FIG. 9 is an enlarged, detailed cross-sectional view taken generally along line 9--9 of FIG. 7, parts being broken away to reveal details of construction;
FIG. 10 is a detailed cross-sectional view taken generally along line 10--10 of FIG. 9; and
FIG. 11 is a view similar to FIG. 4 showing an alternative pneumatic actuator attached to the axle of the damper.
A damper for a ceiling diffuser embodying the principles of this invention is broadly designated in the drawings by the reference numeral 20. Damper 20 is positioned in ceiling 22 and, when in its open position, allows air to flow from supply duct 24 through the damper and into a room or area of a building as indicated by the arrows in FIGS. 1 and 2.
Damper 20 has frame 26 which is connected to and in fluid communication with duct 24 on one end and is attached to diffuser hood 28 on the other end by, for example, bolts 30. Hood 28 has perforated diffuser screen 32 for dispersing air flowing therethrough. Damper 20 with hood 28 and screen 32 are disposed and supported in ceiling 22 by ceiling support members 34. Although frame 26 is depicted in the figures as having a circular-shaped cross section, it can have any desired cross-sectional shape, for example, a rectangular shape. Further, hood 28 does not have to be of rectangular shape as indicated in the figures, but can be of any other desirable shape.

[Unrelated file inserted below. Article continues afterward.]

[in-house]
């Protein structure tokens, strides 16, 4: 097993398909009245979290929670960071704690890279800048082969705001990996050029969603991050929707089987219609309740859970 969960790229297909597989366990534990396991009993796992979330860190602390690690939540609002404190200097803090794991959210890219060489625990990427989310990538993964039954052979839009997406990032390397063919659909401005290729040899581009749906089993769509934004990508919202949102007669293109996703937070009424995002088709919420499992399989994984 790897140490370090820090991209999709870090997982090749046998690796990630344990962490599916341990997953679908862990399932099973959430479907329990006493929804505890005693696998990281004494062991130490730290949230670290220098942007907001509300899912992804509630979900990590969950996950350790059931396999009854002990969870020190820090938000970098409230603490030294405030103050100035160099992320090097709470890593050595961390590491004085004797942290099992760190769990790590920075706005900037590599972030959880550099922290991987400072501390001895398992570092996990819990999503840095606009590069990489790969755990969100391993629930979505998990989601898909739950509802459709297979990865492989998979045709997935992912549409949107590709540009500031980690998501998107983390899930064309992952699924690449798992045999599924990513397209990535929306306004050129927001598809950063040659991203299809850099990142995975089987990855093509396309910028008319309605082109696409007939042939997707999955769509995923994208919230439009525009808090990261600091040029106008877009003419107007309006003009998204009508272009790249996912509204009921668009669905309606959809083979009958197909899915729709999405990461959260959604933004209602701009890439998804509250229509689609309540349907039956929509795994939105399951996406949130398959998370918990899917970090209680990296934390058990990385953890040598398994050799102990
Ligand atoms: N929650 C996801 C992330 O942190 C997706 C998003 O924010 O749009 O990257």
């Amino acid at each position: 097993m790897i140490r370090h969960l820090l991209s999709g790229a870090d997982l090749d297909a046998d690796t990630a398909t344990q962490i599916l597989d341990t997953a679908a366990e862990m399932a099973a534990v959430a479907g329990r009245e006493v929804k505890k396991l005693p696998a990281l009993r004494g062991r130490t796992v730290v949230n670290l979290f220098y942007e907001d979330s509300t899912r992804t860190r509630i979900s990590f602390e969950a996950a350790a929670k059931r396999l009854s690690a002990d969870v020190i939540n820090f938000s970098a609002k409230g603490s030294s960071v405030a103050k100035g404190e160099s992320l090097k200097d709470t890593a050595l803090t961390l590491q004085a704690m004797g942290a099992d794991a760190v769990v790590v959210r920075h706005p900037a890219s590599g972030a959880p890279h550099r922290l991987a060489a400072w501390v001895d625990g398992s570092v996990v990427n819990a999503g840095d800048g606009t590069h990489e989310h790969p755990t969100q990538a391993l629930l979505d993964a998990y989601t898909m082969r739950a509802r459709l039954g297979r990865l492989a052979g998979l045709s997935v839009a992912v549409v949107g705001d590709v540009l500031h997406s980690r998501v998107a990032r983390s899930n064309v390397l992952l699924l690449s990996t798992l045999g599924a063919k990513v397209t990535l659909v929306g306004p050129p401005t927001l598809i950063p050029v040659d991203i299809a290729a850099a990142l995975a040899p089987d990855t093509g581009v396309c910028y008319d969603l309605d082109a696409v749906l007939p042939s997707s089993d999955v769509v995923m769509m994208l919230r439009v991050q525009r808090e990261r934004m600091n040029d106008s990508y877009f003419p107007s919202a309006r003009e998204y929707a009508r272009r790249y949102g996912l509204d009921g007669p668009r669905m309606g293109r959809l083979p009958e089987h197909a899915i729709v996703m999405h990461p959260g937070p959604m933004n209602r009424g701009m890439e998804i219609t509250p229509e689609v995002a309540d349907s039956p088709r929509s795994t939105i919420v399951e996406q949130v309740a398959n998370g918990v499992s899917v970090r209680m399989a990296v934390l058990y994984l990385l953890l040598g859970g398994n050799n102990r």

Damper 20 has barrier assembly 36 which serves to block the flow of fluid or air through frame 26 when barrier 36 is in its closed position as indicated in FIGS. 3 and 7. Barrier 36 allows air to flow through frame 26 and be dispensed by hood 28 and screen 32 when it is in its open position as depicted in FIG. 2. As shown in FIG. 2 by the arrows, barrier 36 serves to disperse the air toward the peripheral portions of hood 28 to thus provide a more evenly dispersed flow pattern.
Barrier 36 has blade portion 38 and tab portion 40 perpendicularly attached to blade 38. Tab 40 can be attached to blade 38 by any suitable means, for example, rivets. Blade 38 serves to block and is seated over opening 42 in frame 26 when damper 20 is in its closed position. Although blade 38 is disclosed in the drawings as being circular in shape, it can be constructed of any desired shape to correspond to the shape of frame 26. Blade 38 has annular sealing member 44 disposed along its upper surface periphery, as best shown in FIGS. 2, 3, 5, and 7. Sealing member 44 serves to ensure an airtight seal to prevent flow into and out of the damper when it is in its closed position, as shown in FIG. 3. Member 44 is preferably made of a deformable material that will provide this sealing action, for example, a silicone sponge material.
Tab 40 is slidably received in slot 46 formed in guide 48, as best shown in FIGS. 2-4. Guide 48 extends across the interior of frame 26 and is attached to opposite sides thereof by any suitable means by, for example, rivets.
The upper end of tab 40 has an aperture therein which rotatably receives one end of elongated rigid connecting element or rod 50. The other end of rod 50 is rotatably connected to one end of elongated rigid actuating arm or crank arm 52. Rod 50 has a bend in it at an intermediate portion. This bend allows barrier 36 to be locked into its closed position, as will be more fully described below. Arm 52 has an aperture into which the upper end of rod 50 is received. Arm 52 is fixedly connected to axle or shaft 54 by pinch tightening structure 56. Structure 56 has aperture 58 which is positioned about axle 54 and which is tightened about axle 54 by tightening bolt 60.